What I put together will (should) non-destructively (except for the ALPHA register) "SHOW" the full numerical value in the X register. It does so according to a couple formatting variables you can set to taste very early in the program, as indicated by the notes in my listing above.


What editor did you write this in so you could save it off in a .raw format for importing into Free42? (Sorry if this sounds like a dumb question.)


Never mind. I just received this link of a translator from Thomas Okken that will do the trick:


I just tried that, and it didn't work too well for me, even after editing out my comments &c.

Go to and paste this uuencoded version into the textarea, then click "Decode". It'll decode into the binary format and prompt you to save the file. It didn't know what to do with my previous "base64" version, but the following works perfectly there. Cut/paste everything below from "begin" to "end", inclusive, into that web page's textarea.

begin 644 FWIW.raw

Otherwise, you could just take the time to key in the program, hahaha!

(Note: I just performed the operation outlined above using the link and text from the preview version of this post to obtain a bit-for-bit version of FWIW.raw)


So...I'll repeat Dwight's question: What does it do? Why should someone wade through comments in a long listing to determine a program's purpose?


I only had to read the comment on the first program line... {:-)


How about the first two lines of the listing?

00 { 388-Byte (Free42) Prgm }	@@ pretty much pointless on native hardware @@
01>LBL "FWIW" @"For What It's Worth"; "show" all digits of stack X value

Or my post above in response to his question?


Hi Glen, will convert your listing as shown in your initial post; you just have to delete all the non-program lines (including line 00; I think may not like how you edited that line but I admit I haven't checked that), and get rid of all the comments (for vi users, :%s/^\([^@]*\)@.*/\1/ does the job; everyone else, do whatever you have to do to get rid of any '@' signs and whatever follows them on the same line).

Having cleaned up the listing like that, converts it to a *.raw file that is identical to your uuencoded version, except for one byte, namely, offset 0x10a, which is a regular 'E' in the listing and an HP-42S small-caps exponent 'E' in the uuencoded raw file -- a cosmetic issue only since this is in a text string.

I like this program and I'll add it to my collection. :-) Being able to see the full precision is useful sometimes, and it's something that the Free42 implementation of SHOW doesn't do, because it tries to mimic the HP-42S by displaying no more than 12 digits.

For Free42 Binary, you could improve the code a bit by having it display 16 digits instead of 25 -- given the 53-bit mantissa of IEEE-754, those last 9 digits are basically just noise.

- Thomas


Hi Thomas.

Pleased to meet you and thank you very much for Free42! (I swear that with the realistic "skin" I can almost feel the keypad button move with just the right sensation under my finger when I click the mouse)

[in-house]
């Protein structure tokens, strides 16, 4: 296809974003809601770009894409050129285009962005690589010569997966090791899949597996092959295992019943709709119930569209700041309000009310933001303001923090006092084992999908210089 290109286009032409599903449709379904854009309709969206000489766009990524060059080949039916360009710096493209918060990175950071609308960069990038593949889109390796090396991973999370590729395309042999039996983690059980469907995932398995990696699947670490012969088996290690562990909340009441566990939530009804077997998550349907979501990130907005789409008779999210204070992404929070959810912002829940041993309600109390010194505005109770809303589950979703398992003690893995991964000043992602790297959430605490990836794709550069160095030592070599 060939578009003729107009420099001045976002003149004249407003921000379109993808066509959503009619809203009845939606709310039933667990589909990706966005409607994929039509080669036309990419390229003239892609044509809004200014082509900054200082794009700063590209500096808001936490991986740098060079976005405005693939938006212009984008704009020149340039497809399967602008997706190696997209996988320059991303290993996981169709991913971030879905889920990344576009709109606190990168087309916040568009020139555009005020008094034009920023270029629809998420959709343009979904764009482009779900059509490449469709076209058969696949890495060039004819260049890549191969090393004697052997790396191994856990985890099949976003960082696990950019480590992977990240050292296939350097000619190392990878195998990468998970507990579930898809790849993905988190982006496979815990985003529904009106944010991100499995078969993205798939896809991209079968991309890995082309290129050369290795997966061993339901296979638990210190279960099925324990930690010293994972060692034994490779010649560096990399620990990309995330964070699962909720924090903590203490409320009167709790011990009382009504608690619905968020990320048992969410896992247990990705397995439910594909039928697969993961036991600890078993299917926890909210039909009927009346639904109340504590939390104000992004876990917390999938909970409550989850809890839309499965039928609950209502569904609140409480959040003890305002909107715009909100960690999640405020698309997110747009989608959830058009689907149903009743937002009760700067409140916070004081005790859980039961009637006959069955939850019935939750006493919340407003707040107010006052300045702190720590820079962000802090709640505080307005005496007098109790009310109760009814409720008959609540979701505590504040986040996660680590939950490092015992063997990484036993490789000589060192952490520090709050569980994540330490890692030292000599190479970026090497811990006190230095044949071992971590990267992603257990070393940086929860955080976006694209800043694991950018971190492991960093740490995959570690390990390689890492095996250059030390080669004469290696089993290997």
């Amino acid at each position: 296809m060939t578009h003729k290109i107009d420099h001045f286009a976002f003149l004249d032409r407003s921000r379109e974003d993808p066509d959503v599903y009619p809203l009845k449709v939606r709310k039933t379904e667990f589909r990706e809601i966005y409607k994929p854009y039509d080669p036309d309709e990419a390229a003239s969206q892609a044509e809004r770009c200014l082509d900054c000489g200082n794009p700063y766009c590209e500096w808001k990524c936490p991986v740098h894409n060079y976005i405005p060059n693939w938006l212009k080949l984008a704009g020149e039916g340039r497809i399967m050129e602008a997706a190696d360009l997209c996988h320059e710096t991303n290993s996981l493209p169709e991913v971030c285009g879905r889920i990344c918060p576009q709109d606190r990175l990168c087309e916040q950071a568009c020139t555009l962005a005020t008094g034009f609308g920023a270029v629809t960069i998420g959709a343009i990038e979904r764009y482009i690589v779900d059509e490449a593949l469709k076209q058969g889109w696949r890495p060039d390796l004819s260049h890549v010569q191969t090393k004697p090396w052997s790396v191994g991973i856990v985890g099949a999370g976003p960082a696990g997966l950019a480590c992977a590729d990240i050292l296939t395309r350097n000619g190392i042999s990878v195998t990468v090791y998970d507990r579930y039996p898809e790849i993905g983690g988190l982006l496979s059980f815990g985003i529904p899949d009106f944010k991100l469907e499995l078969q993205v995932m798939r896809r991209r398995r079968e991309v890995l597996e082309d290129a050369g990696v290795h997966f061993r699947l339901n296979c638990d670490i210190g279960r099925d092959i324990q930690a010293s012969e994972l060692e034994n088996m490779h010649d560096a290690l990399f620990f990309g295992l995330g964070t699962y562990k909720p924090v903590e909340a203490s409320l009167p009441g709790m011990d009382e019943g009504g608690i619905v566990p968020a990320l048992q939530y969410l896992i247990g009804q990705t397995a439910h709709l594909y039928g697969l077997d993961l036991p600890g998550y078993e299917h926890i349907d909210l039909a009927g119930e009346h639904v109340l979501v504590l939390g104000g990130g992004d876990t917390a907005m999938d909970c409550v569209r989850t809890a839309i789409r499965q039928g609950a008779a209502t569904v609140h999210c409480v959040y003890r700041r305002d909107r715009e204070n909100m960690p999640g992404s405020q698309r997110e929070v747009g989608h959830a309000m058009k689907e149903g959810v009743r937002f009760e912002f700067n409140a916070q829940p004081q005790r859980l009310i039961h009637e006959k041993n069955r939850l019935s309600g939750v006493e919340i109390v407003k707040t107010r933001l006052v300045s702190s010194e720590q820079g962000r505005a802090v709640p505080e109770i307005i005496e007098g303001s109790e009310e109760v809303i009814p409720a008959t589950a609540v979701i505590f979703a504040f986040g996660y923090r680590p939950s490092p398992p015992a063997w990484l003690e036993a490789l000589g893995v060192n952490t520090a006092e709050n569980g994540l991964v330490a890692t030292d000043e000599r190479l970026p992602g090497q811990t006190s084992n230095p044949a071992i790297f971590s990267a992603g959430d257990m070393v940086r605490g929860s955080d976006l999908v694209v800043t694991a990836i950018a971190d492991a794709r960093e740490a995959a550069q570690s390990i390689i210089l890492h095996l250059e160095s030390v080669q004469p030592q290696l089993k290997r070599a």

I'd tried the txt2raw script a couple times before posting earlier about it. The first time I ended up with only the "E" difference but I recall that when I reverted

 >LBL 08      @and here it comes...
- |-" "
- 24
+ |-" E" @this is the "exponent" (little big) "E"
RCL ".E."
then my luck wasn't so good. Probably I'd just mis-compared something the second time.

I had to add the ".J." stuff to use this with free42bin. Note my notes at lines 28ff and 74f.

Don't forget to play around with the two values at lines 4 and 6. I put their declarations up as near the top as I could so they can be altered with little fuss. It's quite easy to then just up-arrow a few times before exiting the program-entry mode and be ready for an immediate R/S.

I'd placed tabs before the @s (they should still be there even after a cut-paste from this thread) so what I'd do in vi is

or probably just
sed 's,\t.*,,; 1d' | ./ -

I threw the (Free42) into the program header line hoping to help prevent some poor soul going to all the trouble of entering the program into their native hardware. However, if one has the notion to do so, throw an AVIEW in after line 72 (AIP) which will make it funner to watch while waiting, and waiting.

Feel free to freely include this with your Free42 website stuff if you have half a notion.


Even though I'd considered it a finished product when originally posted here, I went ahead and made a few changes:

- All three "user options" are now available near the head of the program for ease of manipulation and are each preceded by a line of reference text.

- The routine which determines whether a linefeed should be inserted was changed from a loop scheme to (up to) three simple X--Y tests.

- A couple of variables were replaced with judicious stack use.

Here are some performance numbers obtained by looping 10 iterations "showing" PI on native hardware, timed manually using X48:

as originally posted = 50.95 seconds
(running the program singly the "busy" annunciator flashes a very brief 6th time)

with un-looped "line-feeder" = 44.08 seconds
(running singly the "busy" annunciator flashes a 5th time seemingly about half its normal duration)

fully(?) optimized (current version) = 37.47 seconds
(running singly the "busy" annunciator flashes a 4th time for what "feels" like an almost-full duty cycle)

There is a 13kB zip file containing the .raw file, a .gif image of the program listing "printout", and some text files at



Hi Glen,

Thanks for your contribution, I found it's very useful.



I get it. I use the real 42S most of the time. What you are saying is that the program will show the extra digits of precision that the Free42 maintains internally.


Hi Lyuka,

I found it's very useful.

So did I. Glen's program is a keeper!



8.999 999 999 999 999
999 931 316 E0

Instead of FWIW above, previously I had done

9 - E 24 * E 5 +

and gotten

(Free42 Decimal 1.4.62)